Years ago, when I had no academic experience and no sense of what constituted authorship, I worked as a software developer in a biology lab whose PI was very generous with authorship. If you gave another student some analysis code or met with them a dozen times to get them up to speed on a new project, you were listed as an author on any subsequent paper. For example, a year or two after I left this lab, I got an email notification about an accepted paper from this lab that I was n-th author on. Why? Because I had helped a summer student a handful of times—maybe half a dozen meetings, less than a few hours of work. I didn't speak up because the PI had an outsized impact on my application to graduate school. While I wondered if he was being too generous, I didn't actually know what constituted authorship, and it felt safer to just ignore the issue.

Now I'm nearing the end of a PhD in CS/ML and considering postdoc or research scientist positions. I've developed my own research taste and collaborated with others who are much more rigorous and intentional about what academic authorship means. I've learned a lot. This biology work (1) is not in my field, (2) clutters my CV, and (3) is embarrassing to discuss since my contributions are so marginal. This problem is compounded by the fact that a few of these projects are well-cited. One paper has nearly 2000 citations. My contribution was to help write the documentation (it's bioinformatics software). It has nothing to do with my chosen field; my contribution was non-technical and uninteresting; and yet it dominates my Google Scholar. It's plausible that for the rest of my career, this paper could be at the top of my Google Scholar.

Ethically speaking, can I exclude these papers from my CV? Can I delete them from my Google Scholar? When I was in college, I mowed lawns, but I don't put that on my resume because there's nothing to talk about. I wonder if the same rules apply even to papers that you're officially an author on.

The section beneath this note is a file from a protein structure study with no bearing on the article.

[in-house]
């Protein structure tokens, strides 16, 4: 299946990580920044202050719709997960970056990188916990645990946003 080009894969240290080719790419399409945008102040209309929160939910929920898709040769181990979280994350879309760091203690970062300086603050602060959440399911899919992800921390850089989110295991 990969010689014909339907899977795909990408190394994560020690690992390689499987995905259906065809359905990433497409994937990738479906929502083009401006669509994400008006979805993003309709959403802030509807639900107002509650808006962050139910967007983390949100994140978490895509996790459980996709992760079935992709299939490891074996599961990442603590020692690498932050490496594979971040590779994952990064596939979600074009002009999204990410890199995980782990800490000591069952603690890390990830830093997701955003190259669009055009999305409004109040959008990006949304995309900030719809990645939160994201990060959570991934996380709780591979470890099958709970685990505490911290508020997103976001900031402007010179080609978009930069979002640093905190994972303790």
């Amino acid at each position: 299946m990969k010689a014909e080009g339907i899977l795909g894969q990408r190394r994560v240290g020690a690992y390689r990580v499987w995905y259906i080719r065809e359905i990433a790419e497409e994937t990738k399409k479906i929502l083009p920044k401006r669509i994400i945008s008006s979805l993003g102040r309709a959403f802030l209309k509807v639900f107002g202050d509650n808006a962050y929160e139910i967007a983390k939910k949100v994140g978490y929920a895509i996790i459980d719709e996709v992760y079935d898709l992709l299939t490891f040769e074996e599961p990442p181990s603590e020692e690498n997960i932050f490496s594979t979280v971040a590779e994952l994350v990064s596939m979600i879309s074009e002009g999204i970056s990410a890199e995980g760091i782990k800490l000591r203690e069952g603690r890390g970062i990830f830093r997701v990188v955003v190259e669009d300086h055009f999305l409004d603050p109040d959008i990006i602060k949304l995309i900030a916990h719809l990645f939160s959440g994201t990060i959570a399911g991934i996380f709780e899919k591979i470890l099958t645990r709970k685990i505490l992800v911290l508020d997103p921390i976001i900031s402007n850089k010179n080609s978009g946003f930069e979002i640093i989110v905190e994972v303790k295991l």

• This and its linked questions partly address half of your question.
    – GoodDeeds
    Commented Jun 15, 2020 at 23:23
  • 1
    I do not know the answer to the Scholar question, so I won't answer, but 1) consider that CS/ML standards of authorship are not the same as biology, and 2) including them in your CV shows a breadth of experience. It sounds like you were not outwardly fraudulent, so why not keep them? Do they come up in discussion that frequently? Commented Jun 15, 2020 at 23:37

1 Answer 1


Can you? Yes. You are free to curate your Google Scholar page as you wish, and you can easily re-title the "Publications" section in your CV as "Selected Publications".

Should you? This is probably the more difficult question. I don't think your case is that unusual: I can think of a few people who have publications from 'a previous life' as a scientific software developer or lab technician before they started their PhD. I don't think anyone is misled by their publication lists - there's usually a fairly obvious transition into a more focussed area around the time they started their PhD. This is all the more true in the case of a CV, where (presumably) your pre-PhD employment is already itemized. I think people are far more likely to wonder why you have omitted certain papers than wonder why you kept them in.

I would argue that you should keep everything on Google Scholar. It is fundamentally an interface to a search engine, and users landing on your page may come with a variety of motivations. People can always 'sort by year' if they want to find your recent work. The only people who would seem to be seriously inconvenienced by you keeping everything are those who want to judge you solely based on your citation statistics - and do you really want to make their lives easy?

For a CV, the obvious choice is to explicitly divide your publication list into two sections: pre- and post- PhD commencement (or perhaps "Publications in < main research area >" and "Other publications", if that's a neater division). This would seem to strike a good balance between completeness and offering an acknowledgement that not all your publications are equally relevant to your current career. In circumstances where you need a 'short-form' CV, you might then compress the "Other" section to a brief summary sentence, perhaps with a link to a full listing on your website.

  • For anyone else reading: I made two changes. One, I created a "publications" page on my website with "Select publications" and "Other publications". Second, I changed my link to Google Scholar to point to the sort-by-time view, making my more recent CS/ML publications come to the top.
    – jds
    Commented Jun 17, 2020 at 13:01

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